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Data from: Rapid environmental effects on gut nematode susceptibility in rewilded mice

Cite this dataset

Leung, Jacqueline M. et al. (2019). Data from: Rapid environmental effects on gut nematode susceptibility in rewilded mice [Dataset]. Dryad.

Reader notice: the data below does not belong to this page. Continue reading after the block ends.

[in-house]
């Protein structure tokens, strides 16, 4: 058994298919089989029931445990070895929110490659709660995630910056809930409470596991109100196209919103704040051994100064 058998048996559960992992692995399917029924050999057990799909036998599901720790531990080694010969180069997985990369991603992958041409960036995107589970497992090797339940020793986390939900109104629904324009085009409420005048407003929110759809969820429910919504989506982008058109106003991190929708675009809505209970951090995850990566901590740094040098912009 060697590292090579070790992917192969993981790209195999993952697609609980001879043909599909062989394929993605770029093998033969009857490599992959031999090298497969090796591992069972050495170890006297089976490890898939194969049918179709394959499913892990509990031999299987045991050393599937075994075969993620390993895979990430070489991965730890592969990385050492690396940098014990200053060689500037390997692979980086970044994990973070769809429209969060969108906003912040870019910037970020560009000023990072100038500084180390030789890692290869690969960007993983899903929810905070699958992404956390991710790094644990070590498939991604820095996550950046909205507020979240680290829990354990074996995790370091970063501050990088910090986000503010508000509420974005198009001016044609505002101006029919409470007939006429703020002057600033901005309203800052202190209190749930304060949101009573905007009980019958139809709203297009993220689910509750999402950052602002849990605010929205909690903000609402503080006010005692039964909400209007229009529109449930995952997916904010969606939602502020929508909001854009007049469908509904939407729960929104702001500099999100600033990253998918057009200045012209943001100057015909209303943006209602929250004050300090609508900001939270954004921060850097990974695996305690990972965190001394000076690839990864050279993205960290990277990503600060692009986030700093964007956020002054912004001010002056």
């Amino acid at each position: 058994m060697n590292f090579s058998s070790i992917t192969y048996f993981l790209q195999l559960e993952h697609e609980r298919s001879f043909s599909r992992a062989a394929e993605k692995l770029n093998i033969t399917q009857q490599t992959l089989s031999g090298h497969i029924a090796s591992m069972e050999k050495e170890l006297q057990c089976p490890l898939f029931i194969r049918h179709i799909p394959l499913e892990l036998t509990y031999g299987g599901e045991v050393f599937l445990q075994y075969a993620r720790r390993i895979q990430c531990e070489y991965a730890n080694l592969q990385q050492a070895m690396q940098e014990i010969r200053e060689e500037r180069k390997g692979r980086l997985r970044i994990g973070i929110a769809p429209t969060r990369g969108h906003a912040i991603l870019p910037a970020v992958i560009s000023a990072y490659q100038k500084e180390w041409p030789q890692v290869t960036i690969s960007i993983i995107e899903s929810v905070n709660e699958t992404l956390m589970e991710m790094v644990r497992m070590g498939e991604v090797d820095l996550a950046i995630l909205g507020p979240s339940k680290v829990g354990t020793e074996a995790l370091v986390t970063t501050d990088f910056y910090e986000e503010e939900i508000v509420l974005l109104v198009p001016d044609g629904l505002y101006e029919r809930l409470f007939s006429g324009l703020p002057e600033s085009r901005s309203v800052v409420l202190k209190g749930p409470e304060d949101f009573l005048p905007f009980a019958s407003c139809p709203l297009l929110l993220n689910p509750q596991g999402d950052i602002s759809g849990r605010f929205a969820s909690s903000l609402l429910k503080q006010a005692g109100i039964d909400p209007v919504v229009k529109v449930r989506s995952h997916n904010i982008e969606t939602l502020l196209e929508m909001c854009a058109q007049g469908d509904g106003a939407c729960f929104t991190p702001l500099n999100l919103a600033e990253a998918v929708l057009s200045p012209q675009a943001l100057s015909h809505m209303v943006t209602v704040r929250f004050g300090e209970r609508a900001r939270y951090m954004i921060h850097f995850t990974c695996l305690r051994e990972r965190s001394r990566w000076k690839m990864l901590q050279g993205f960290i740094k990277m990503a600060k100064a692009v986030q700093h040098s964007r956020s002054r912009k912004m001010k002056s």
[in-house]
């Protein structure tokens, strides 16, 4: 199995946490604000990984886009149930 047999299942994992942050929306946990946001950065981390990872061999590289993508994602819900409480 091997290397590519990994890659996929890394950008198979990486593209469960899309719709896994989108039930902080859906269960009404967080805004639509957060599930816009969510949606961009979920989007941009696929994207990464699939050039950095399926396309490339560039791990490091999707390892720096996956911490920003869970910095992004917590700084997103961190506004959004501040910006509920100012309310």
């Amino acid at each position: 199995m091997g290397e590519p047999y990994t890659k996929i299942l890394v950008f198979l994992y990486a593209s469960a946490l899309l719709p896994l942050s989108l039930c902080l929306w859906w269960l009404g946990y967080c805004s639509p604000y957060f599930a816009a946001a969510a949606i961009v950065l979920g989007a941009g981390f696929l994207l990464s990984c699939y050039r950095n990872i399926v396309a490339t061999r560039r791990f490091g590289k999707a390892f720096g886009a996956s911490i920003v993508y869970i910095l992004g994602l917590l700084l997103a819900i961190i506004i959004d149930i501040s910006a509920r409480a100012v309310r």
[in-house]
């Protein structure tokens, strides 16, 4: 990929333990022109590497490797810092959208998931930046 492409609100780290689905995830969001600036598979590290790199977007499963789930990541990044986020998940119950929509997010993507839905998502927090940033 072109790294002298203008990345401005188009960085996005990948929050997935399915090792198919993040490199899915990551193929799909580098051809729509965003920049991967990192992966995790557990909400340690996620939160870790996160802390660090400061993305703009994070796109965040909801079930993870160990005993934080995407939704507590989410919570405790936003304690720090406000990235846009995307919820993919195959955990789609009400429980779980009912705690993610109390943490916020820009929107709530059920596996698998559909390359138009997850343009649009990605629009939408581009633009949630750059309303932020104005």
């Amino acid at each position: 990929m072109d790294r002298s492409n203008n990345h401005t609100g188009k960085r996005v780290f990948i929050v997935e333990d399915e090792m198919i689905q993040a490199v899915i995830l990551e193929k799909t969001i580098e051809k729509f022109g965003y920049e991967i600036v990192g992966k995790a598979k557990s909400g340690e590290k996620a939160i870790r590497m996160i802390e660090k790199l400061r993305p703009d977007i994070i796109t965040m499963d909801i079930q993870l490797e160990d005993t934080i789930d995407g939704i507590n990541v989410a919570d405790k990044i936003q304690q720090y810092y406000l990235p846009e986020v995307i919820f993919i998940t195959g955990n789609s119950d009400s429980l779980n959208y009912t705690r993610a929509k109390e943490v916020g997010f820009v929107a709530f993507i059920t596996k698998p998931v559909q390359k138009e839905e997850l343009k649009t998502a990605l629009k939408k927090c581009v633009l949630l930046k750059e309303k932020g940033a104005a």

Genetic and environmental factors shape host susceptibility to infection, but how and how rapidly environmental variation might alter the susceptibility of mammalian genotypes remains unknown. Here, we investigate the impacts of seminatural environments upon the nematode susceptibility profiles of inbred C57BL/6 mice. We hypothesized that natural exposure to microbes might directly (e.g., via trophic interactions) or indirectly (e.g., via microbe-induced immune responses) alter the hatching, growth, and survival of nematodes in mice housed outdoors. We found that while C57BL/6 mice are resistant to high doses of nematode (Trichuris muris) eggs under clean laboratory conditions, exposure to outdoor environments significantly increased their susceptibility to infection, as evidenced by increased worm burdens and worm biomass. Indeed, mice kept outdoors harbored as many worms as signal transducer and activator of transcription 6 (STAT6) knockout mice, which are genetically deficient in the type 2 immune response essential for clearing nematodes. Using 16S ribosomal RNA sequencing of fecal samples, we discovered enhanced microbial diversity and specific bacterial taxa predictive of nematode burden in outdoor mice. We also observed decreased type 2 and increased type 1 immune responses in lamina propria and mesenteric lymph node (MLN) cells from infected mice residing outdoors. Importantly, in our experimental design, different groups of mice received nematode eggs either before or after moving outdoors. This contrasting timing of rewilding revealed that enhanced hatching of worms was not sufficient to explain the increased worm burdens; instead, microbial enhancement and type 1 immune facilitation of worm growth and survival, as hypothesized, were also necessary to explain our results. These findings demonstrate that environment can rapidly and significantly shape gut microbial communities and mucosal responses to nematode infections, leading to variation in parasite expulsion rates among genetically similar hosts.

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